Product managers are often told to be strategic, something that involves thinking big. Yet agile says to be small. In this #mtpcon London+EMEA session, sponsored by Amplitude, Product Evangelist and Coach at Amplitude, John Cutler, explains how balancing these two competing viewpoints is possible.
- In most companies, the timelines for business strategy, making bets and experiments, and identifying some opportunities are clear. However, there’s another area we’ve yet to define — the messy middle
- The messy middle can be tackled in four steps — the thinking around this is big but the actual work is small
- You can apply the mental model of growing plants to how you might think about the strategy you need to approach the messy middle — the things you need for growth don’t change
- Product managers need to shift from creating feature factories or a black box of siloed time-based goals to a persistent and transparent model that captures the organization’s beliefs, assumptions, and hypotheses
Watch the session to see his talk in full or read on for an overview of his key points.
Trading waterfalls for whirlpools
For a long time, many teams only worked big. Then they began to define big goals and work small. Then came the need to be more nimble and agile, which resulted in teams working small.
Despite these developments, says John, there’s still room for improvement. The reality is that nothing gets done, and then everything gets done at the end of the quarter. “We took a two-week sprint. We just turned it into a quarterly sprint. So things aren’t much different,” he continues. With the average quarter being 62 days, this is too long to work small yet too short to think big.
The messy middle
Next, John explains what he calls, ‘the messy middle’.
In most companies, the timelines for business strategy (1 to 3 years), making bets and experiments (1 to 3 weeks), and identifying some opportunities (1 to 3 months) are clear. However, an area known as the messy middle (1 to 3 quarters) has been difficult to define, and product managers and teams aren’t always sure what they’re meant to be working on or how it aligns with everything else.
The messy middle can also be viewed using mandate levels. Here all levels of work are happening at the same time.
For example, product teams may have tasks as part of their bets and experiments:
- Build exactly this [to a predetermined specification]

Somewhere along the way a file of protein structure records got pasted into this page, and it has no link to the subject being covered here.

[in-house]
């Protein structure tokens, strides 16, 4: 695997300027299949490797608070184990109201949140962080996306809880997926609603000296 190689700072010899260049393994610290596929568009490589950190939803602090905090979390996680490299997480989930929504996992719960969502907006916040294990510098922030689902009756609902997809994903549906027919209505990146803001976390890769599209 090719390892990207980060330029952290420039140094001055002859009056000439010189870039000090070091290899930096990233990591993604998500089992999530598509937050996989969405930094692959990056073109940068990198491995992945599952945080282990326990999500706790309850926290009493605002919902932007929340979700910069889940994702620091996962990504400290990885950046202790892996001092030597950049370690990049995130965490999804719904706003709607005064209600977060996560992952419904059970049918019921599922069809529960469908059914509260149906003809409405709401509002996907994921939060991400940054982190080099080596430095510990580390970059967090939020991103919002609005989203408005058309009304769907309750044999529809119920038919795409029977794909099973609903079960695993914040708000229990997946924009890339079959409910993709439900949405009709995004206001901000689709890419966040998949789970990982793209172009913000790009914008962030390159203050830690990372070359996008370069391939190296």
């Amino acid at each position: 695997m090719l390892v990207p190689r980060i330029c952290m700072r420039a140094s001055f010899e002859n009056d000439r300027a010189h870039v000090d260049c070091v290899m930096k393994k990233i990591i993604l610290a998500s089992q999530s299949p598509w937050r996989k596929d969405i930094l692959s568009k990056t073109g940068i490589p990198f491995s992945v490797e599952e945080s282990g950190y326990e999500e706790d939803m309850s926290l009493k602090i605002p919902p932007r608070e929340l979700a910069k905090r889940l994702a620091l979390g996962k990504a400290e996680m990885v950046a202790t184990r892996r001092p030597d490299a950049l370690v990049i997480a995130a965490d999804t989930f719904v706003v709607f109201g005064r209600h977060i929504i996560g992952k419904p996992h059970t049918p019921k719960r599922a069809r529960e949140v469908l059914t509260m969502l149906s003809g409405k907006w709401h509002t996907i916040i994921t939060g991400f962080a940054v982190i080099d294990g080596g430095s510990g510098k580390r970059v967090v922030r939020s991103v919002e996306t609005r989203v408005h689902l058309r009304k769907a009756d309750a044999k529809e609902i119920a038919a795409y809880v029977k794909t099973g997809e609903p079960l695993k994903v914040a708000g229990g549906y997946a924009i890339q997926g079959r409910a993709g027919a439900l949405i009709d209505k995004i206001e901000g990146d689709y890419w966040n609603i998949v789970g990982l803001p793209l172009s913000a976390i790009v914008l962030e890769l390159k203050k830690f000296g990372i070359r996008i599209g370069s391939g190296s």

- Build something that does [specific behavior, input-output, interaction]
As part of potential opportunities, tasks may include:
- Solve this [more open-ended customer problem]
And for overall business strategy, goals may look like:
- Directly generate [ short-term business outcome]
- Generate [long term business outcomes]
What ends up happening, says John, is that despite product managers continually shipping products they don’t see any major results.
Needing to think big and work small
John suggests that product managers need four things to fix the issue of the messy middle:
- A compelling strategy
- A persistent model (e.g. North Star and Inputs)
- Opportunity focused bets
- The freedom and ability to work small
How to grow plants
To illustrate the need to shift from the messy middle, John uses an example of growing plants. If you wanted to grow a plant, you would construct a mental model of its needs, such as light, the right temperature, and water. The latest hacks for gardening, equipment, and more than you can use to help them grow are simply influence factors. These factors may change, but the primary model or North Star for how plants grow doesn’t change. Between these hacks and models will be OKRs and time-based goals to keep you on track.
When it comes to product, the model is an example of thinking big, experiments and hacks are how you work small, and then OKRs keep everything on track.
Product managers need to shift from creating feature factories or a black box of siloed time-based goals to a persistent and transparent model that captures the organization’s beliefs, assumptions, and hypotheses. This helps to explain how value is created and aligns for sustainable mid to long-term growth.
John shares an example of a DIY-CO and how they would apply the principles. The first step is to identify the people involved, the product promise, and a set of inputs or pieces of the puzzle. In order to reach the overall business strategy, a North Star is defined to create context. While there will be variations in how to tackle a problem, the product promise remains the same. There may also be opportunities to create experiments. These experiments should be given OKRs that map back to the product purpose and align with key objectives, rather than being hacked on at the end.
The key takeaways from this talk are that with a shift in thinking, product managers can move from working as a factory line and towards sustainability instead by taking the time to learn and aligning experiments with the overall strategy to shed some light on the messy middle.
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Developing digital products isn’t a linear path. Instead, optimization should be viewed as a flywheel—an ongoing virtuous loop that identifies the motions and events driving your product strategy.
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